תמונות בעמוד
PDF
ePub

excellent fruits of it, and they that receive them are comforted by them; but perhaps thou mayest never receive them while thou livest, and yet be a true heir of rest. Do not say then, " I cannot believe that my sins are pardoned, or that I am in God's favour; and therefore I am no true believer." This is a most mistaken conclusion.—The question is, whether thon dost heartily accept of Christ, that thou mayest be pardoned, reconciled to God, and so saved? Dost thou consent that he shall be thy Lord, who hath bought thee, and that he shall bring thee to heaven in his own way? This i6 justifying, saving faith, and the mark by which thou must try thyBelf. Yet still observe, that all this consent must be hearty and real, not feigned or with reservations. It is not saying, as that dissembling son, "I go, sirand weal not. If any have more of fhe government of thee than Christ, thou art not his disciple. I am snre these two marks are such as every Christian hath, and none but sincere Christians. O that the Lord would now persuade thee to the close performance of this self-trial! that thou mayest not tremble with horror of soul, when the Judge of all the world shall try .thee; but he so able to prove thy titk to rest, that the prospect and approach of death and judgment may raise thy spirits, and fill thee w$

joy

§ 17. On the whole, as ever Christians wonld have comforts that will not deceive them, let them make it the great labour of their lives to grow » grace, to strengthen and advance the interest oi Christ in their souls, and to weaken and subdue tttf interest of the flesh. Deceive not yourselves with a persuasion that Christ hath done all, and left yo" nothing to do. To overcome the world, the and the devil; and in order to that, to stand alway' armed upon our watch, and valiantly and patient to fight it out; is of great importance to ourass»r' ance and salvation. Indeed it is so great a of our baptismal vow, that he who performed |1 k(^0;jt}h^,sai]$tv,i*est. ,;• 153,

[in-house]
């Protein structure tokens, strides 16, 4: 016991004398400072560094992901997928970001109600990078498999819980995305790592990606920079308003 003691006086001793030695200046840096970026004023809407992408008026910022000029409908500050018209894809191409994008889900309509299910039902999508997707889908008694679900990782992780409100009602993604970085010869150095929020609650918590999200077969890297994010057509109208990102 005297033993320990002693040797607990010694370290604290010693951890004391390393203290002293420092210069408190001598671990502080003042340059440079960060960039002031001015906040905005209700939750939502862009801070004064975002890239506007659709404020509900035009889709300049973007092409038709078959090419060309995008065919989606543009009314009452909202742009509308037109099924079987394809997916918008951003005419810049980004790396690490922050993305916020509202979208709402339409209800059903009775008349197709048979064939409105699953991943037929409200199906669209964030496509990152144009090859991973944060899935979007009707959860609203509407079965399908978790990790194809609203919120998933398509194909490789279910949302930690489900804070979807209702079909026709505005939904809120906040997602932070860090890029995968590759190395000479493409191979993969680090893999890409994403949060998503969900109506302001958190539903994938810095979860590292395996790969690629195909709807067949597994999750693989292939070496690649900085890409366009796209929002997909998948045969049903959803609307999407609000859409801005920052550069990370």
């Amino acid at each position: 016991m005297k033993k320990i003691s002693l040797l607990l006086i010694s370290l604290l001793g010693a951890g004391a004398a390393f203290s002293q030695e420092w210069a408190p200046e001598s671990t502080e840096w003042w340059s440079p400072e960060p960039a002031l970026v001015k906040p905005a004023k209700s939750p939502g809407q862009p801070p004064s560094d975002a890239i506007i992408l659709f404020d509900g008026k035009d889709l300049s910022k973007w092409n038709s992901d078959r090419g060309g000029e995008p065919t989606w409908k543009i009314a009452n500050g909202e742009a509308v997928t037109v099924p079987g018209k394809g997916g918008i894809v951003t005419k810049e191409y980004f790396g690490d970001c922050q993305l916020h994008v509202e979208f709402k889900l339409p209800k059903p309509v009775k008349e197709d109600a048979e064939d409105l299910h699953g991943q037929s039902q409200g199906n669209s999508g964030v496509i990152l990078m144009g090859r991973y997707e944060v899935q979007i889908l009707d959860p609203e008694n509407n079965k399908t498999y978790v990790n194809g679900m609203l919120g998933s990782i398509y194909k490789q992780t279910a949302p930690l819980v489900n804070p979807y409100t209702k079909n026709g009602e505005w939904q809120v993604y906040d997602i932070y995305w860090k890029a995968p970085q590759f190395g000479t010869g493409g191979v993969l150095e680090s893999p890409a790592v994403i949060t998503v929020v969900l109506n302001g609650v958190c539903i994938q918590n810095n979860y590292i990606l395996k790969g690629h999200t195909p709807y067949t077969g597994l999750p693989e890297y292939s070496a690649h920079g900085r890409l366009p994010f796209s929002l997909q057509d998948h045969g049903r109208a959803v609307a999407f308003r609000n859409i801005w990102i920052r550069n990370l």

not, is no more than a nominal Christian. Not to every one that presumptuously believcth, but to him that orercometh, wilt Christ give to efl t of the hidden manna, 'ind will give him a white stone, and in the stone a new name written, which no man knowelh, saving he .that receiveth it: he shall eat of the. tree of life, which is in lite midst of the paradise of God, and shall not be hurt oftlu second death. Christ will confess his name.bqjqre his Father, and before his angels, and make him a pillar in lite temple of God, and he shall go no more out; and mlltmte upon him the name of his God, and the nmne oJ the city of his God, which is New Jerusalem, wWch cometh down out of heaven from his God, and will "'rite upon him his new name. Yea, he will grant to hint to sit with him on his throne, even as he also overMme, and is set down with his Father on his throne. Be that hath an ear, let him hear what the Snirit saith vnto the churches.(g)

(g) Rev. ii. 7, H, 17.—iii. 5, 12, 21, 22.

u

CHAP. IX.

The duty of the People of God to excite others t o stti

this Rest.

§ 1. The author laments that Christians do so little to help often to obtain the saint's rest. ^2 (I.) Shows the nature of this duty; particularly, ^ 3. (1) In having our hearts affected with the misery of our brethren's souls; § 4, 6. (2) In taking ai opportunities to instruct them in the way of salvation; % 7. (3) In promoting their profit by public ordinances. ^ 8. (II.) Ht assigns various reasons why this duty is so much neglected, % 9> and answers some objections against it: § 10, 13. Then (Dl.) Urge's to the discharge of it, by several considerations: § W Addressed to such as have knowledge, learning, and utterance; | 15. Those that are acquainted with sinners; § 16. Phyriciui that attend dying men; § 17. Persons o Wealth and power; Ministers; § 19- And those that are entrusted with the care children or servants. § 20. The chapter concludes with an etr. nest request to Christian parents to be faithful to their trust.